Today marks the beginning of Black History Month 2011.
This year’s theme is African-Americans and the Civil War:
“This year’s theme “African Americans and the Civil War” honors the efforts of people of African descent to destroy slavery and inaugurate universal freedom in the United States. The theme, chosen by the Association for the Study of African American Life and History urges all Americans to study and reflect on the value of their contribution to the nation.”
The theme is a little bit perfect, considering last December’s foolishness in South Carolina.
I spent most of the afternoon working up material on the history of the month. There is nothing here that a saavy internet researcher couldn’t find on his or her own (as such, many thanks to the Library of Congress and ProQuest Historical Newspapers for the help and guidance). Here are some of the drafty tidbits:
Established in 1926, it was originally called “Negro History Week,” and was meant to coincide with the birthdays of Abraham Lincoln (Feb 12) and Frederick Douglass (in theory Feb 14). The Association for the Study of Negro Life and History—which Woodson was then founder and director of—issued a pamphlet where Woodson noted:
“If a race has no history, if it has no worth-while tradition, it becomes a negligible factor in the thought of the world, and it stands in danger of being exterminated. The case of the negro may be stated concretely. Prejudices against him are the logical result of tradition, the inevitable outcome of thorough instruction to the effect that the negro has never contributed anything to the progress of mankind. The doctrine has been thoroughly drilled into the whites, and the negroes have learned the lesson well themselves. “While many of them look upon other races as superior and accept the status of recognized inferiority, the fact is that one race sets forth its virtues while disparaging those of the other, so that the history taught to the youth of today is ascribed to one particular stock.”
That first year, Negro History Week celebrations occurred at Randall High School in Washington D.C. and included Dr. Leo Hansberry of Howard University, Dr. Woodson himself, and Mrs. Gabrielle Pelham, a community center secretary and honorary member of Delta Sigma Theta Sorority, Inc. Recitals and debating forums were held, sermons were preached, and curriculum related to African-American history were circulated to teachers for use that week. By the 1930s and 1940s, newspapers like the New York Times and the Christian Science Monitor, were taking note of celebrations in New York City, Boston, Birmingham, AL, in Atlanta, GA, and Tuskegee, Alabama, to name a few.
Celebrations differed. Many highlighted famous figures like Phillis Wheatley or Benjamin Banneker. But some highlighted the accomplishments of those with “ordinary jobs—miners, carpenters, cooks, maids, chauffeurs” (“Negores Honor Ordinary Jobs.” Christian Science Monitor, 14 February 1939, 1). Libraries created special exhibits and displays in honor of the week. Some schools devoted the time to studying black arts and letters. Others to African history. And still others to the period of slavery in the U.S.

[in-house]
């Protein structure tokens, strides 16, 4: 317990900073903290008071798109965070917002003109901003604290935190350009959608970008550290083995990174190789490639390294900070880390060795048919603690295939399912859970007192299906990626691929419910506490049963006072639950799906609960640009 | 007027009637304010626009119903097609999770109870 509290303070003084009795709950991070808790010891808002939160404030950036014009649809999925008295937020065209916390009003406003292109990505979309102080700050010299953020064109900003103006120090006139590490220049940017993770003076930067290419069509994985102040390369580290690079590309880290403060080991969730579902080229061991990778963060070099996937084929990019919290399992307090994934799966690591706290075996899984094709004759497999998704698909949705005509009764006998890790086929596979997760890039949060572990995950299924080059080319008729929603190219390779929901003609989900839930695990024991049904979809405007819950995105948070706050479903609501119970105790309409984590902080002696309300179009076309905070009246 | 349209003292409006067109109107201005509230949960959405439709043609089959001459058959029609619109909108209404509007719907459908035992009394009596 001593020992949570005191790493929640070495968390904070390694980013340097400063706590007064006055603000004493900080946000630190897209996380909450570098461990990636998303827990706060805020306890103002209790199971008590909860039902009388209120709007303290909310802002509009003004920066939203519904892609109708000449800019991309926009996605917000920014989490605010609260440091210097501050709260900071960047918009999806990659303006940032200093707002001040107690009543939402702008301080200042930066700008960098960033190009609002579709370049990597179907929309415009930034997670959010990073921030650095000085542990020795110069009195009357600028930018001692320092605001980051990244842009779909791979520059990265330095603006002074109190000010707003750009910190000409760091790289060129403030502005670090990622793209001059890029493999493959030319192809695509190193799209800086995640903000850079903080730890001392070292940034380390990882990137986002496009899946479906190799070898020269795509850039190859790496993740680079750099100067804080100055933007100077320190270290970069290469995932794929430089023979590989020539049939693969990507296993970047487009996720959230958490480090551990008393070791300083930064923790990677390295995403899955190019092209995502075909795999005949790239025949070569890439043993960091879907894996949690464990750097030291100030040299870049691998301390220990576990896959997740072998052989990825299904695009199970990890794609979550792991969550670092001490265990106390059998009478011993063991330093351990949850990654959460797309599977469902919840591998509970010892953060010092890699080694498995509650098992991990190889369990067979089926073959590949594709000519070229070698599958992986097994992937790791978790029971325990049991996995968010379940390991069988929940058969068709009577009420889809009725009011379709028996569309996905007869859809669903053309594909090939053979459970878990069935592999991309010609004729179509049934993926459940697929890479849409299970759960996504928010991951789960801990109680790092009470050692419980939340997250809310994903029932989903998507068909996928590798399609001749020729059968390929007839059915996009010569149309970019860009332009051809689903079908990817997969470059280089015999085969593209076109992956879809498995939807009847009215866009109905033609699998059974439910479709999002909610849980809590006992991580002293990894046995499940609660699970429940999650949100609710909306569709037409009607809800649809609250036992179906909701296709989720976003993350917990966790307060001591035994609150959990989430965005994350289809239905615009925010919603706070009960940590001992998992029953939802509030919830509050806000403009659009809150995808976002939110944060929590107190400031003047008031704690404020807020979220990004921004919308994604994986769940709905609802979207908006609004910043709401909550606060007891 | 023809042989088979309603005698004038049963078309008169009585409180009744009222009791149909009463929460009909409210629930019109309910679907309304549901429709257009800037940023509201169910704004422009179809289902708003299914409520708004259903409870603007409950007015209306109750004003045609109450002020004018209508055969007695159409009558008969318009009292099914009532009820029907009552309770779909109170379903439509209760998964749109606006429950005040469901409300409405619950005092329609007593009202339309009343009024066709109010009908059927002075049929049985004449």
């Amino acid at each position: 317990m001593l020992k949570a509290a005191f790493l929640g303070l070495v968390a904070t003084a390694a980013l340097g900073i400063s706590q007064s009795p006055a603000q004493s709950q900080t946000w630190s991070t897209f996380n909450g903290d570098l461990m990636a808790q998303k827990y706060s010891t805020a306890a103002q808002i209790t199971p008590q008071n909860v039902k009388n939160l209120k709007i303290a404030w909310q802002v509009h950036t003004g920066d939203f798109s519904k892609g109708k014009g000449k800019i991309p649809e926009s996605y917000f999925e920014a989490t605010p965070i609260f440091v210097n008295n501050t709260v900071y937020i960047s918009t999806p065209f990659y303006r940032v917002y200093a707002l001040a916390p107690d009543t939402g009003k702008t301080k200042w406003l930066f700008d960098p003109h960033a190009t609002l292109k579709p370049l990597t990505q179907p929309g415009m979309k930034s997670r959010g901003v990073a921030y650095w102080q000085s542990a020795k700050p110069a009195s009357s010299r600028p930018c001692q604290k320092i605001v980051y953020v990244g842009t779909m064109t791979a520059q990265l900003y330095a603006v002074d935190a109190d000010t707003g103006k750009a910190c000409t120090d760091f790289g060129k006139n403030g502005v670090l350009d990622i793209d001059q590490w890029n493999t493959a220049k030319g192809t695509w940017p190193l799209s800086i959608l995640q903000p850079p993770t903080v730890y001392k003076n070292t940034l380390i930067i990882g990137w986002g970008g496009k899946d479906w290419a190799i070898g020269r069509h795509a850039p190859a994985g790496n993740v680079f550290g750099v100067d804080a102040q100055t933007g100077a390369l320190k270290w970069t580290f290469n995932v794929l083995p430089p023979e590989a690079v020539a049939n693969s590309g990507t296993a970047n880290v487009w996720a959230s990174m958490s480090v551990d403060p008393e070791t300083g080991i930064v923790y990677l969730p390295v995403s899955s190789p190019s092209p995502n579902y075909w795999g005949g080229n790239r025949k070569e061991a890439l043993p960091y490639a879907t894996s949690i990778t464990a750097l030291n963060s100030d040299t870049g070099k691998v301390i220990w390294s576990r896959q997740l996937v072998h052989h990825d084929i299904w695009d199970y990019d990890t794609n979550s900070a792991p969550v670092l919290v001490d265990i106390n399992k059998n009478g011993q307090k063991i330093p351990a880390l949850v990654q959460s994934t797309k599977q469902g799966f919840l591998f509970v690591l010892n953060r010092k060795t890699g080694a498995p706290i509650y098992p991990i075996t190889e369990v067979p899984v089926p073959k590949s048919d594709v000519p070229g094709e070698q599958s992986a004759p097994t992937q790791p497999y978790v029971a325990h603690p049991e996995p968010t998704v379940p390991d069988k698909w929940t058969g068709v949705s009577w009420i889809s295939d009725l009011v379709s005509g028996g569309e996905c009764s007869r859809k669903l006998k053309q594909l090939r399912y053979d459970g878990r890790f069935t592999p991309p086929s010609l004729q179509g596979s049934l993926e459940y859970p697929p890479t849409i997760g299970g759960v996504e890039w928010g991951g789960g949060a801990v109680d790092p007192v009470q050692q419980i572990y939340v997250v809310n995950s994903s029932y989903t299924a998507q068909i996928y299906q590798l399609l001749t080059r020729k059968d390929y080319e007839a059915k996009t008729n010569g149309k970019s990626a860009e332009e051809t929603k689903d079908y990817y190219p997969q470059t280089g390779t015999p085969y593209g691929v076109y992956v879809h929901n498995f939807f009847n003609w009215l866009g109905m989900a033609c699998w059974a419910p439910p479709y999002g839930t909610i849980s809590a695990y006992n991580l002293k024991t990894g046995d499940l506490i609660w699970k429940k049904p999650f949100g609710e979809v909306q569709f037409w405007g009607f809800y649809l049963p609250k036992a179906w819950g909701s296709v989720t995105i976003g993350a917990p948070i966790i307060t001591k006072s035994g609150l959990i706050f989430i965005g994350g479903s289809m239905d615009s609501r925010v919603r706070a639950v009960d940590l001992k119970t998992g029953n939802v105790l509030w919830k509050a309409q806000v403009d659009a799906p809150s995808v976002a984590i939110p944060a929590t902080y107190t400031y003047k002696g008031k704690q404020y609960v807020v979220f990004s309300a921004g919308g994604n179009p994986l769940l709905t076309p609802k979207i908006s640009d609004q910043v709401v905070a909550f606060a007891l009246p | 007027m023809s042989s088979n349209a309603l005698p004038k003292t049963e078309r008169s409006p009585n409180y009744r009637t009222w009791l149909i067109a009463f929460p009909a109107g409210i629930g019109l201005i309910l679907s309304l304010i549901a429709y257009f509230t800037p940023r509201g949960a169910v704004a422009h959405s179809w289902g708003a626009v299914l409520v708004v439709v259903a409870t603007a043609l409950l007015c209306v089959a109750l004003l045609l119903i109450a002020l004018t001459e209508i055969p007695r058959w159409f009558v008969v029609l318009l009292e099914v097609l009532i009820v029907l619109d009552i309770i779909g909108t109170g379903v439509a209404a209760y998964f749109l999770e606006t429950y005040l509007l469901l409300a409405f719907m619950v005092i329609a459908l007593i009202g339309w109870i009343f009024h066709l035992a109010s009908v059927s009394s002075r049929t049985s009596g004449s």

Until the 1950s, Negro History Week remained the purview of schools and institutions in the U.S. South. And while it drew on professors from historically black colleges and universities, with the exception of Howard University, many of these institutions did not make a special point to celebrate it. Until his death in 1950, Woodson complained about black universities refusing to take pride in their own history.
Woodson originally emphasized the creation of a week that would highlight black achievement and scientific accomplishment without making a direct comment on the contemporary plight of blacks in the sharecropping and segregated South. Woodson, a Harvard Ph.D. along with his contemporary, W. E. B. DuBois, was attempting to give credence to black history in the same climate where historians could state quite calmly that slavery was a benign institution (U. B. Philips).
Over the latter-half of the twentieth century, the purpose and motivation behind the week continued to evolve. By the 1960s, the issue of commemoration became a painful and sensitive one. The anniversaries of the assassinations of Martin Luther King and Malcolm X, Stokely Carmichael’s exposition of Black Power, and even the use of the word “Negro” became contentious debates inside and outside the black community. And those historically black colleges and universities who once upon a time shunned black history week, became caught in the political events of the 1960s. Alongside parents, teachers, and organizers, these students protested.
In the 1960s and 1970s, schools across the urban North—Detroit, New York, Chicago—encouraged in part by professors, activists and teachers who grew up with Negro History Week, marched in protest against school boards who did not make a concerted effort to celebrate the week itself or African American history in general.
Despite, presidential procalmation in 1976, that not only added support for the week but expanded it to a month, and presidential statements every year since, some school districts did not celebrate it at all. In South Carolina, according to Michael Prince, in the 1980s and 1990s, racial violence flared up most during the months of February. On the other hand, also in the 1990s, black educators in Atlanta questioned the need for Black History Month at all—instead encouraging schools to emphasize African American history in all of their courses and over the course of the entire year. They felt a week or a month of commemoration “ghettoized” black history…
Just gonna leave all that up there.
Besides the fact that I have no business sticking my academic nose in centuries where I don’t belong, how are we feeling about black history month 2011?